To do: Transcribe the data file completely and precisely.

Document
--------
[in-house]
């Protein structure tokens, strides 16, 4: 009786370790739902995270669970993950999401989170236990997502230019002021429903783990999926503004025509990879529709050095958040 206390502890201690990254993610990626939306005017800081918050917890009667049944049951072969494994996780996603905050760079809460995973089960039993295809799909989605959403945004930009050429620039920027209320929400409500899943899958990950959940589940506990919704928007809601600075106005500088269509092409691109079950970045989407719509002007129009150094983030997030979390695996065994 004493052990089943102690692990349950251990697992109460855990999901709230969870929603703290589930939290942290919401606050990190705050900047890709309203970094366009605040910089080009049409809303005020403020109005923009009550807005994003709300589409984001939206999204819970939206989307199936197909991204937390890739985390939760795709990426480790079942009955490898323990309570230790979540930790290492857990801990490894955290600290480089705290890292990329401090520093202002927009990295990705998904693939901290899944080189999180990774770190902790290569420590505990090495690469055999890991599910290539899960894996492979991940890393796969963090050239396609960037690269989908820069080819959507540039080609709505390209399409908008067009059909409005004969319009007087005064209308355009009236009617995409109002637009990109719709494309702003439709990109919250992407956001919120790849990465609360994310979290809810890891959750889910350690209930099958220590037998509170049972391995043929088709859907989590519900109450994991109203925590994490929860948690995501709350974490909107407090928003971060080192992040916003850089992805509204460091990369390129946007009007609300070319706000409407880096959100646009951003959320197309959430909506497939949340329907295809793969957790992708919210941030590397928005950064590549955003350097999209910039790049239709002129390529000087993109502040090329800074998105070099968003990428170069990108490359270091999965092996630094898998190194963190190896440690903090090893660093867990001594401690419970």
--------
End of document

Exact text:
[in-house]
């Protein structure tokens, strides 16, 4: 009786370790739902995270669970993950999401989170236990997502230019002021429903783990999926503004025509990879529709050095958040 206390502890201690990254993610990626939306005017800081918050917890009667049944049951072969494994996780996603905050760079809460995973089960039993295809799909989605959403945004930009050429620039920027209320929400409500899943899958990950959940589940506990919704928007809601600075106005500088269509092409691109079950970045989407719509002007129009150094983030997030979390695996065994 004493052990089943102690692990349950251990697992109460855990999901709230969870929603703290589930939290942290919401606050990190705050900047890709309203970094366009605040910089080009049409809303005020403020109005923009009550807005994003709300589409984001939206999204819970939206989307199936197909991204937390890739985390939760795709990426480790079942009955490898323990309570230790979540930790290492857990801990490894955290600290480089705290890292990329401090520093202002927009990295990705998904693939901290899944080189999180990774770190902790290569420590505990090495690469055999890991599910290539899960894996492979991940890393796969963090050239396609960037690269989908820069080819959507540039080609709505390209399409908008067009059909409005004969319009007087005064209308355009009236009617995409109002637009990109719709494309702003439709990109919250992407956001919120790849990465609360994310979290809810890891959750889910350690209930099958220590037998509170049972391995043929088709859907989590519900109450994991109203925590994490929860948690995501709350974490909107407090928003971060080192992040916003850089992805509204460091990369390129946007009007609300070319706000409407880096959100646009951003959320197309959430909506497939949340329907295809793969957790992708919210941030590397928005950064590549955003350097999209910039790049239709002129390529000087993109502040090329800074998105070099968003990428170069990108490359270091999965092996630094898998190194963190190896440690903090090893660093867990001594401690419970």